Customer Issue Management in 5 steps

How to Manage Customer Issues Effectively


No one likes dealing with customer complaints, but how you handle them is a critical to the longevity and success of your business.

We have compiled a 5-step process to guide you through these uncomfortable moments with grace and success.

  1. Understand, Apologise, Sympathise

When a customer is angry it is often difficult to decipher what the problem is. But before you jump in with questions it is essential that you let the customer finish what they want to say.

Although it can be difficult, it is crucial that you don’t become defensive, remember, the customer isn’t attacking you personally. Remember to apologise. When a customer senses you are sincerely sorry, it defuses the situation.

Practise active listening, repeat back what you are hearing to show you are paying attention and check your understanding. Empathise with the customer, try and consider why the customer might be upset and put yourself in their shoes with phrases such as ‘I can see how that would be frustrating,’ or ‘That isn’t the service experience we aim for’.

  1. Identify the problem

Now you have the basic idea of what the problem is, it is time to ask the right questions. Asking open-ended questions will encourage the customer to talk freely. Starting with the basic questions: Why? What? When? Where? How? Customers want to see they stand to benefit from answering your questions; they don’t want to feel like they are being interrogated.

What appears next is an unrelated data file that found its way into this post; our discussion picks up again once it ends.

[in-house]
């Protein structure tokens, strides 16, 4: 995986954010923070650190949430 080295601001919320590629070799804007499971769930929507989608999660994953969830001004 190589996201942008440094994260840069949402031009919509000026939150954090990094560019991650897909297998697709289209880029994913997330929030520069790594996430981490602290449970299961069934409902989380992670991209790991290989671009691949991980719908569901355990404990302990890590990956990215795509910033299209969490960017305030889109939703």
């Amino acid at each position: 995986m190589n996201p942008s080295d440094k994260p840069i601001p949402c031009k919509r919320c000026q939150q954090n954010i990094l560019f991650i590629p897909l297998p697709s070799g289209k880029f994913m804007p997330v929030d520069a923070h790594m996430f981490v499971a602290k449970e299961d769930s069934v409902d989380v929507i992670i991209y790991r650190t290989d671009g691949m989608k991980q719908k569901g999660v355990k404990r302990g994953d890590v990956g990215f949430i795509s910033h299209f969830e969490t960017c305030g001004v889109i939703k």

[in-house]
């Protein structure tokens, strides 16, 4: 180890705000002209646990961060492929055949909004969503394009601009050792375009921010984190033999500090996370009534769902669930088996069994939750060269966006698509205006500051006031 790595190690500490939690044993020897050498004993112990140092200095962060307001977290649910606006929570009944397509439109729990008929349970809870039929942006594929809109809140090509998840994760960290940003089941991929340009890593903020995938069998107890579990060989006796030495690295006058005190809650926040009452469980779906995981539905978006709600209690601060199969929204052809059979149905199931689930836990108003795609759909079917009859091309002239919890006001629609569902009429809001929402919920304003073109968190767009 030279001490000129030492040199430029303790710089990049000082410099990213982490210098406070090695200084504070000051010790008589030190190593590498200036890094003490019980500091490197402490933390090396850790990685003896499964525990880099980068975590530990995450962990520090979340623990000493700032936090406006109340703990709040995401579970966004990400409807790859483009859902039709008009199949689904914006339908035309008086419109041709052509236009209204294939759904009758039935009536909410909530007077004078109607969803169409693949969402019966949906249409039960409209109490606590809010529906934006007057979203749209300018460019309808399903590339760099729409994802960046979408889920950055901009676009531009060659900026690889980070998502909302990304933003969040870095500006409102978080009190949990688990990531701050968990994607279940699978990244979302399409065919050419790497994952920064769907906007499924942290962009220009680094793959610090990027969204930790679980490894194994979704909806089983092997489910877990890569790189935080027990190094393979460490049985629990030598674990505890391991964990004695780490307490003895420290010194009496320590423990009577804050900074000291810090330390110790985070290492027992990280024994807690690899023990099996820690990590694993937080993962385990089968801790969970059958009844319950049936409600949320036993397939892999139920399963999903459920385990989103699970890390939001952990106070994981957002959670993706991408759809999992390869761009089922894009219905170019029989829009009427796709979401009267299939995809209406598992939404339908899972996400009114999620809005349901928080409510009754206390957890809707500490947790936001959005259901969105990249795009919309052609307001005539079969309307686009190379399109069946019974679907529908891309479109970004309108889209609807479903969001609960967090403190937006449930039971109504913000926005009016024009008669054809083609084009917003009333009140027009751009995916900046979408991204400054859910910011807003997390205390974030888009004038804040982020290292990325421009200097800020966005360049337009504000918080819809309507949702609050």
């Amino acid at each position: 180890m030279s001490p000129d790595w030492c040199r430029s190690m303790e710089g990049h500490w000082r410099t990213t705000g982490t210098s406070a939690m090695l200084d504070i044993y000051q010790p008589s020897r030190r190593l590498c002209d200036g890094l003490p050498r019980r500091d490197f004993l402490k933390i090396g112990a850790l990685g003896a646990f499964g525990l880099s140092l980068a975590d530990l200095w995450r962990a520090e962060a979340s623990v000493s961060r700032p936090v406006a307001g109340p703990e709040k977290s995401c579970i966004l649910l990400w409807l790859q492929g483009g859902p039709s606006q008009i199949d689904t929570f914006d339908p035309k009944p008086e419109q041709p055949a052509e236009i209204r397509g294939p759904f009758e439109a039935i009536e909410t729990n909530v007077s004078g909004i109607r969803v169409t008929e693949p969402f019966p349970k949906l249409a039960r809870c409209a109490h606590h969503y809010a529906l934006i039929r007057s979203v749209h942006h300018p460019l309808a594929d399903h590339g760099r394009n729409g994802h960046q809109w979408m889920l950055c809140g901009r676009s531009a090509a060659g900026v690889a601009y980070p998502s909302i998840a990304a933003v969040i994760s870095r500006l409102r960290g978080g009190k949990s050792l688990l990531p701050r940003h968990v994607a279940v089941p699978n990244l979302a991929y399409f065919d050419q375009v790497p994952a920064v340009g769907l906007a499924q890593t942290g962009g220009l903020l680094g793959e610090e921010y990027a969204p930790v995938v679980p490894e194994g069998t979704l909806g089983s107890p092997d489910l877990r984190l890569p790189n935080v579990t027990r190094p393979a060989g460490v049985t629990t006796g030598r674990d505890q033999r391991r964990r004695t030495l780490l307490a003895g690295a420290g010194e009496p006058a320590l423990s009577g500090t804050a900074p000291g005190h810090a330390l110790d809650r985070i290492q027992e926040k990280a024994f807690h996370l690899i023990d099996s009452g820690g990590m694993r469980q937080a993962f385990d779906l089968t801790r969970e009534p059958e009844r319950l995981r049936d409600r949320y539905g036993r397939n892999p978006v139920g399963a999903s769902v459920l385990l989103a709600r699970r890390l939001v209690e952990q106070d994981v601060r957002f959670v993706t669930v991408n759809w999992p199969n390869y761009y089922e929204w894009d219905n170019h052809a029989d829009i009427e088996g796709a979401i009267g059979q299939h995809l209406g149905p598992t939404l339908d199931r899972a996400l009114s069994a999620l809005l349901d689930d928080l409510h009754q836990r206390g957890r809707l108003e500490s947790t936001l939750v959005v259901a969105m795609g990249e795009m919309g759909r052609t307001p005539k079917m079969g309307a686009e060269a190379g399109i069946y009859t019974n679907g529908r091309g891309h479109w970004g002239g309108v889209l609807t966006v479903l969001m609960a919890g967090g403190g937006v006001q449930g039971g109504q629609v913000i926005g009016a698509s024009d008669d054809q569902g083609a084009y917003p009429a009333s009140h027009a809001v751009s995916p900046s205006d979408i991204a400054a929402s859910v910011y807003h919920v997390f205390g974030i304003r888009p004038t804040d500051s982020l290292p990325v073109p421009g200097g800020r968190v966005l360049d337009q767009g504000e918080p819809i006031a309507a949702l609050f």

From here on out the customer should be handled by one member of staff who has the authority to deal with the situation. Once you have established the problem, it’s time to fix it!

  1. Offer a solution

The best and easiest way to solve customer complaints is to ask the customer how they want the problem to be fixed. A lot of people avoid this tactic because they fear the customer will demand too much from them, but you can always so no or make a counter offer. Alternatively, give the customer 2 or more options with phrases such as ‘How about…’ or ‘What if we …’. These phrases sound like you are offering the customer a customised solution.

If you can’t give them the solution they ask for, focus on what you can do rather than can’t do, such as ‘What we can do is….’.

Remember – never make a promise you can’t keep!

  1. Execute the solution – Quickly!

Customers become dissatisfied when their complaint is not settled as soon as possible. When complaints are moved up the chain of command they become misunderstood, time consuming and only add to the customer’s annoyance. Once you have finished talking with the customer get to executing the solution straight away (ideally that day), whether that be a refund, an exchange or something else.

Manage their expectations. If you can’t get a response to them until the next day, say we will be in touch tomorrow with an update. Provide regular updates on your progress or lack of.

  1. Follow Up

Now you have implemented the solution it’s time to go above and beyond what is reasonably expected. Consider giving the customer 10% off their next purchase or offering free delivery. Call them in a week’s time to see if they are happy with the outcome of the complaint. By doing this you may potentially turn this customer into a free ambassador for your brand. After all, word of mouth is one of the most valuable types of advertising.

So remember, a complaint can be a positive experience for both the customer and the business if handled correctly. We hope you use these 5 steps to turn a potentially negative experience for your customers into a positive one.